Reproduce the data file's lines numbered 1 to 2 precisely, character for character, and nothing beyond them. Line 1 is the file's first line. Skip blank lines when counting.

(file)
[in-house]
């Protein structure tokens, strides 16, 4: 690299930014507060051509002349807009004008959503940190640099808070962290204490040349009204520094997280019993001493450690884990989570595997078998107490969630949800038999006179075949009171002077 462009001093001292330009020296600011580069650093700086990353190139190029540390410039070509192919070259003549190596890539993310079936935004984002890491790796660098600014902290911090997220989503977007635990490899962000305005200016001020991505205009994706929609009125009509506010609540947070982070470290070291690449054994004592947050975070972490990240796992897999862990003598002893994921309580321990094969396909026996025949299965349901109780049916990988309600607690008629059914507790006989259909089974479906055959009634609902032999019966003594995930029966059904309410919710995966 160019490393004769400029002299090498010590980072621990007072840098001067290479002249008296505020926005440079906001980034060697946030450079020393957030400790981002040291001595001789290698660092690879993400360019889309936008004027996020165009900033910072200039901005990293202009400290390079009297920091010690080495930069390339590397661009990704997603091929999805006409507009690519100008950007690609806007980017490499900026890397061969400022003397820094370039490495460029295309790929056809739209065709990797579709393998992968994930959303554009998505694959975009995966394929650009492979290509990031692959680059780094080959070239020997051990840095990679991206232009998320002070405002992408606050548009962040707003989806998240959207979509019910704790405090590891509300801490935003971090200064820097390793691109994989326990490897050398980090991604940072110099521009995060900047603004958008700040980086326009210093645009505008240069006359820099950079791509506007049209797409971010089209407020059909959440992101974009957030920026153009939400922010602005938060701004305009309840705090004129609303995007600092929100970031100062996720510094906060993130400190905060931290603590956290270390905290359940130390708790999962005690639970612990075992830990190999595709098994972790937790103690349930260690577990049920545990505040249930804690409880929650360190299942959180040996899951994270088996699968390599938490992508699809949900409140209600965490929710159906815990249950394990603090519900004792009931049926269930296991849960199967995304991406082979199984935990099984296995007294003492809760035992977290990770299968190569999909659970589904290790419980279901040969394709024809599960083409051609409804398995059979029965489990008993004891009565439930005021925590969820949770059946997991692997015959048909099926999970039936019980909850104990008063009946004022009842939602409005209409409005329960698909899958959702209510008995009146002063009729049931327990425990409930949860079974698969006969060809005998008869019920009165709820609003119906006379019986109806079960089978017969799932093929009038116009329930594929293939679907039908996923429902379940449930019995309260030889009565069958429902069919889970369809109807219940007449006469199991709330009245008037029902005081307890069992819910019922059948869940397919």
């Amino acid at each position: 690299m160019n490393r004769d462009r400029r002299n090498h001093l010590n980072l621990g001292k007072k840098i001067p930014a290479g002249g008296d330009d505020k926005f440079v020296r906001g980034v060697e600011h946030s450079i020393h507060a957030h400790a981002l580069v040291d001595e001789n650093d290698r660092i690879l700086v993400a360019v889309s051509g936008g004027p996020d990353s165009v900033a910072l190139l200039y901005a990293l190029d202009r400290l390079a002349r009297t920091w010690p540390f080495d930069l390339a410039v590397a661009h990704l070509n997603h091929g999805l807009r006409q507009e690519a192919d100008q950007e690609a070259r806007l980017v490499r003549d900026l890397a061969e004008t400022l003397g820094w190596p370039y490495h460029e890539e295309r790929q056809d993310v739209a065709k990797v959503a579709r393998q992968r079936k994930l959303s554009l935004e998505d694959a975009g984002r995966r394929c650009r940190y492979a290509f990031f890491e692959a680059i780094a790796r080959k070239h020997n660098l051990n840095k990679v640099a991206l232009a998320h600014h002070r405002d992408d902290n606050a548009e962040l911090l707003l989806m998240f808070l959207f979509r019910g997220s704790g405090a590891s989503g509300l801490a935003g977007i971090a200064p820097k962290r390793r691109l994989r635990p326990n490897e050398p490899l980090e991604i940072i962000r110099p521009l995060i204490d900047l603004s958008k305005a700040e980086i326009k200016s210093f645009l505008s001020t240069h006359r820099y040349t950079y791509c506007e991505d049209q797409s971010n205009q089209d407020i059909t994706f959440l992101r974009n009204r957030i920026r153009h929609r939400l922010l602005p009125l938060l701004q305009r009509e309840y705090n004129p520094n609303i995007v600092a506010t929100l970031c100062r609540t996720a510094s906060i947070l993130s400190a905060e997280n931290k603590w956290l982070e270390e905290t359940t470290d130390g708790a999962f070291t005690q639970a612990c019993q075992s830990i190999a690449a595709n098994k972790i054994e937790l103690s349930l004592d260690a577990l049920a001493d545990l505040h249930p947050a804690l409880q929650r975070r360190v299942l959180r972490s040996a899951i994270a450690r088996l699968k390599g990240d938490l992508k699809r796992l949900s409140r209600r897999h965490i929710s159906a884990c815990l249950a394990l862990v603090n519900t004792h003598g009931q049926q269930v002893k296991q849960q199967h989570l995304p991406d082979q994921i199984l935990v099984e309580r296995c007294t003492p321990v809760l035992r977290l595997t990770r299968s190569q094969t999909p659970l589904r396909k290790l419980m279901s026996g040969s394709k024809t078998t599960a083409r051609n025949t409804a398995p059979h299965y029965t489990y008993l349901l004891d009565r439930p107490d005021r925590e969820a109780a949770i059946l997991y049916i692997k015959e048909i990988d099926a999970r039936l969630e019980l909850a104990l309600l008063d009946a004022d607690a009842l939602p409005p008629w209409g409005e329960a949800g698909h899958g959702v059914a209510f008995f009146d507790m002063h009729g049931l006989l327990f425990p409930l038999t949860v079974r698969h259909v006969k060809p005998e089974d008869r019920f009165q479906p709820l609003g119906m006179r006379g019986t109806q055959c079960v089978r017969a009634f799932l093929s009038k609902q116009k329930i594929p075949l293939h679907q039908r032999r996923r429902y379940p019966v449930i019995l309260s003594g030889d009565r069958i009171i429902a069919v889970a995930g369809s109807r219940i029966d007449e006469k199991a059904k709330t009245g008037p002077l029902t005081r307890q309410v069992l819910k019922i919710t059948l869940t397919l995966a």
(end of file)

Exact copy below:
[in-house]
């Protein structure tokens, strides 16, 4: 690299930014507060051509002349807009004008959503940190640099808070962290204490040349009204520094997280019993001493450690884990989570595997078998107490969630949800038999006179075949009171002077 462009001093001292330009020296600011580069650093700086990353190139190029540390410039070509192919070259003549190596890539993310079936935004984002890491790796660098600014902290911090997220989503977007635990490899962000305005200016001020991505205009994706929609009125009509506010609540947070982070470290070291690449054994004592947050975070972490990240796992897999862990003598002893994921309580321990094969396909026996025949299965349901109780049916990988309600607690008629059914507790006989259909089974479906055959009634609902032999019966003594995930029966059904309410919710995966 160019490393004769400029002299090498010590980072621990007072840098001067290479002249008296505020926005440079906001980034060697946030450079020393957030400790981002040291001595001789290698660092690879993400360019889309936008004027996020165009900033910072200039901005990293202009400290390079009297920091010690080495930069390339590397661009990704997603091929999805006409507009690519100008950007690609806007980017490499900026890397061969400022003397820094370039490495460029295309790929056809739209065709990797579709393998992968994930959303554009998505694959975009995966394929650009492979290509990031692959680059780094080959070239020997051990840095990679991206232009998320002070405002992408606050548009962040707003989806998240959207979509019910704790405090590891509300801490935003971090200064820097390793691109994989326990490897050398980090991604940072110099521009995060900047603004958008700040980086326009210093645009505008240069006359820099950079791509506007049209797409971010089209407020059909959440992101974009957030920026153009939400922010602005938060701004305009309840705090004129609303995007600092929100970031100062996720510094906060993130400190905060931290603590956290270390905290359940130390708790999962005690639970612990075992830990190999595709098994972790937790103690349930260690577990049920545990505040249930804690409880929650360190299942959180040996899951994270088996699968390599938490992508699809949900409140209600965490929710159906815990249950394990603090519900004792009931049926269930296991849960199967995304991406082979199984935990099984296995007294003492809760035992977290990770299968190569999909659970589904290790419980279901040969394709024809599960083409051609409804398995059979029965489990008993004891009565439930005021925590969820949770059946997991692997015959048909099926999970039936019980909850104990008063009946004022009842939602409005209409409005329960698909899958959702209510008995009146002063009729049931327990425990409930949860079974698969006969060809005998008869019920009165709820609003119906006379019986109806079960089978017969799932093929009038116009329930594929293939679907039908996923429902379940449930019995309260030889009565069958429902069919889970369809109807219940007449006469199991709330009245008037029902005081307890069992819910019922059948869940397919």